I’m always amazed at how many young and talented Jazz Guitarists there are keeping the flame brightly lit, and of course, grateful for them. Case in point is St. Louis’ own resident Guitar slinger Joe Friedman. If his name is unfamiliar to you, ya gotta do yourself a favor and check him out, and I don’t say that lightly. His debut CD Cup O’ Joe is a ten tune blowing session that finds all concerned in extremely fine form. From stalwart standards like “My Romance”, “Stairway To The Stars” and “Round Midnight/Battle Hymn of the Republic” to the beautiful original “A Darker Shade Of Rose” and the smokin’ yet breezy title track, another Friedman original, this CD is as strong a debut as I’ve ever heard.
Of special note, at least for me, is the inclusion of “Pure Imagination” from the Willy Wonka and the Chocolate Factory soundtrack. As a child I had quite a fondness for this particular tune so I was more than pleasantly surprised when Cup O’ Joe kicked off the CD with that song. Friedman also did a great job arranging the tune for this session, earning him more points in my book…:)
Stylistically, Friedman is a cross between George Benson and Russell Malone, sticking close to the bluesier side of things rather than a more direct Bop oriented approach. His tone and playing remind me at times of Benson’s CTI period and his slick vibrato would make Malone give a thumb’s up! In fact, Friedman tackles the early up-tempo Benson burner “Myna Bird Blues” with lots of fast fingered runs and blues tinged double stops*. A definite showcase piece with a sly thank you to George I’m sure! Monk’s “Bolivar Blues” is another fine example of Friedman bluesy-jazz playing, as is the seriously syncopated and up-tempo Horace Silver tune “Blowin’ The Blues Away”, where Friedman and company live up to the title’s name, taking no prisoners. A great way to finish off a CD leaving the listener wanting more!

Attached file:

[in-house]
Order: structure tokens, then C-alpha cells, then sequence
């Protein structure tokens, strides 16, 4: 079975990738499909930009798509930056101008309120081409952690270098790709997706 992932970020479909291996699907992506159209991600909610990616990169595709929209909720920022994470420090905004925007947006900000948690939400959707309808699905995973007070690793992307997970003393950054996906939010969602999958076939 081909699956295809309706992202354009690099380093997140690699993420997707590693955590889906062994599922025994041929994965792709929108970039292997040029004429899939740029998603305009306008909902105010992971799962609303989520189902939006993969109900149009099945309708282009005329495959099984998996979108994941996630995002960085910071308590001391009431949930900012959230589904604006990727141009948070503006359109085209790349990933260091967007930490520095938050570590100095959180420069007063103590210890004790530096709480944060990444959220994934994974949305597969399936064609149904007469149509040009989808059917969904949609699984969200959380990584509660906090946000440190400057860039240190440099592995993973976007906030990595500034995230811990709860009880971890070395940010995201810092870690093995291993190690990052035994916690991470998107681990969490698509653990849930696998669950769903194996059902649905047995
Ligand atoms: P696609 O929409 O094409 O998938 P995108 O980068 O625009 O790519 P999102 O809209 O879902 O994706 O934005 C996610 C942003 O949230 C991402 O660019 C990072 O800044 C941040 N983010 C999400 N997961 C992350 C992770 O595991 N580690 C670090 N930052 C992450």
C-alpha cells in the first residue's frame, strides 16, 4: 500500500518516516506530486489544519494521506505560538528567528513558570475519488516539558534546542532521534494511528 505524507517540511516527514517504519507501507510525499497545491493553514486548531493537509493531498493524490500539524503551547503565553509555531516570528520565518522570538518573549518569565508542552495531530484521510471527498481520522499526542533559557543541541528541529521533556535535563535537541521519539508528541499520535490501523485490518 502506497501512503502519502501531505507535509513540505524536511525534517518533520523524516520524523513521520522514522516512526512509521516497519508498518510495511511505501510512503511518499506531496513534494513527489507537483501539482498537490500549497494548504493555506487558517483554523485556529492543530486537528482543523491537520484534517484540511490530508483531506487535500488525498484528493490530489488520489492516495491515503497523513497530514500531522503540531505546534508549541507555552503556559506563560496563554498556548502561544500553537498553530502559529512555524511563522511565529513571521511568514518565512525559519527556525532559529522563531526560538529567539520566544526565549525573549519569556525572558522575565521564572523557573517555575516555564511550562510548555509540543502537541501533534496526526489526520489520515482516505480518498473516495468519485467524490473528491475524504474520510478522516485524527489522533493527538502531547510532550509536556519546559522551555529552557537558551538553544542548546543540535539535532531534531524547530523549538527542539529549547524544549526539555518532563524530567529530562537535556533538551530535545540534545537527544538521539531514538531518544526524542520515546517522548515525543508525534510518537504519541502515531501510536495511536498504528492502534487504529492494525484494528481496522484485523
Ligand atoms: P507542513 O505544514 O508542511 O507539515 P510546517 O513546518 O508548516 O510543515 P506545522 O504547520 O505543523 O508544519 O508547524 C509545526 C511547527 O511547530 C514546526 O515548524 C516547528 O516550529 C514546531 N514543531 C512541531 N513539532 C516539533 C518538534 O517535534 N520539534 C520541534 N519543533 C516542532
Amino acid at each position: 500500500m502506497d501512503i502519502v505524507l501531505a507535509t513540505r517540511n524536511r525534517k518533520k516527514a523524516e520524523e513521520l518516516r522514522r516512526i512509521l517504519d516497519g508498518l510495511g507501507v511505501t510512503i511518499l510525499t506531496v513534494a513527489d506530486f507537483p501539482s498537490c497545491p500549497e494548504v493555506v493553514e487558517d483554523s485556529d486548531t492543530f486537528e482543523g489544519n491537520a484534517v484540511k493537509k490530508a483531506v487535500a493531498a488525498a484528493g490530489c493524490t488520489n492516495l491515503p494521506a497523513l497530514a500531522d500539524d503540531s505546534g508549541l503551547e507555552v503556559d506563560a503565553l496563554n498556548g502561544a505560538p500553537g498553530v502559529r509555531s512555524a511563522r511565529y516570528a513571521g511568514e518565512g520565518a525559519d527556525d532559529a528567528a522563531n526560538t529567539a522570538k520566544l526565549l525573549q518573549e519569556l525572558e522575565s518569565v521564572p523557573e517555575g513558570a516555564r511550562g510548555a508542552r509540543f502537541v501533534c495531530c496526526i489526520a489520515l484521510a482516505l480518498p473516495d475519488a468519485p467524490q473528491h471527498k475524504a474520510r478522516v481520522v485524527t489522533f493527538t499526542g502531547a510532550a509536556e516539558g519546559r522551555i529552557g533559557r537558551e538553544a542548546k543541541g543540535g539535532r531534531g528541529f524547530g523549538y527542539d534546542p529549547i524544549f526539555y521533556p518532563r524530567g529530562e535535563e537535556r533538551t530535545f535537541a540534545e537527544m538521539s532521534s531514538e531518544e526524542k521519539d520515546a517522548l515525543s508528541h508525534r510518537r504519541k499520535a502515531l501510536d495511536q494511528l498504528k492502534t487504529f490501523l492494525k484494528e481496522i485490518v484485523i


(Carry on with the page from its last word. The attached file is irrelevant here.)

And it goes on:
Now, as wonderful as the above mentioned tunes are, I do have two favorites that I feel really need to be mentioned, let alone, heard: The Isley Brothers “Who’s That Lady” and Friedman’s acoustic version of Monk’s “Round Midnight”.
“Who’s That Lady”, is a tour-de-force showcase featuring a great groove and stellar solos from Friedman and pianist George Colligan. Friedman, who also arranged the tune, pulls out all the stops as he blazes through the changes with fiery lines alongside a blues drenched chaser that once again, is reminiscent of GB’s early days. A great tune that should have you tapping your foot from the first note to the last.
Following this tune is Friedman’s acoustic take of the Monk standard “Round Midnight”. Played as a solo piece on a sweet sounding acoustic steel string, Friedman delves into a variety of solo finger-style devices such as contrapuntal voices blending together, contrary motion, open string resonance and moody chord voicings alongside bluesy single note melodies. Add to that the insertion of the “Battle Hymn of the Republic” and you have a rendition of a Monk classic that is as fresh as it is individualistically unique!
And speaking of individualistically unique, the supportive players on this session are some of the finest players on the scene today. Pianist George Colligan, Bassist Peter Washington, Drummer Neal Smith and percussionist Renato Thoms all lend their prodigious talents to Friedman’s energy and commitment to improvised music, while maintaining their own voice throughout the session. A great group indeed and one that I hope appears on the next CD.
Actually, that begs the question; will there be a next CD? One can only hope. With Friedman’s huge talent for composing, arranging and of course, guitar playing, I can only imagine that Friedman’s star will indeed shine bright for years to come. And that is just fine with me!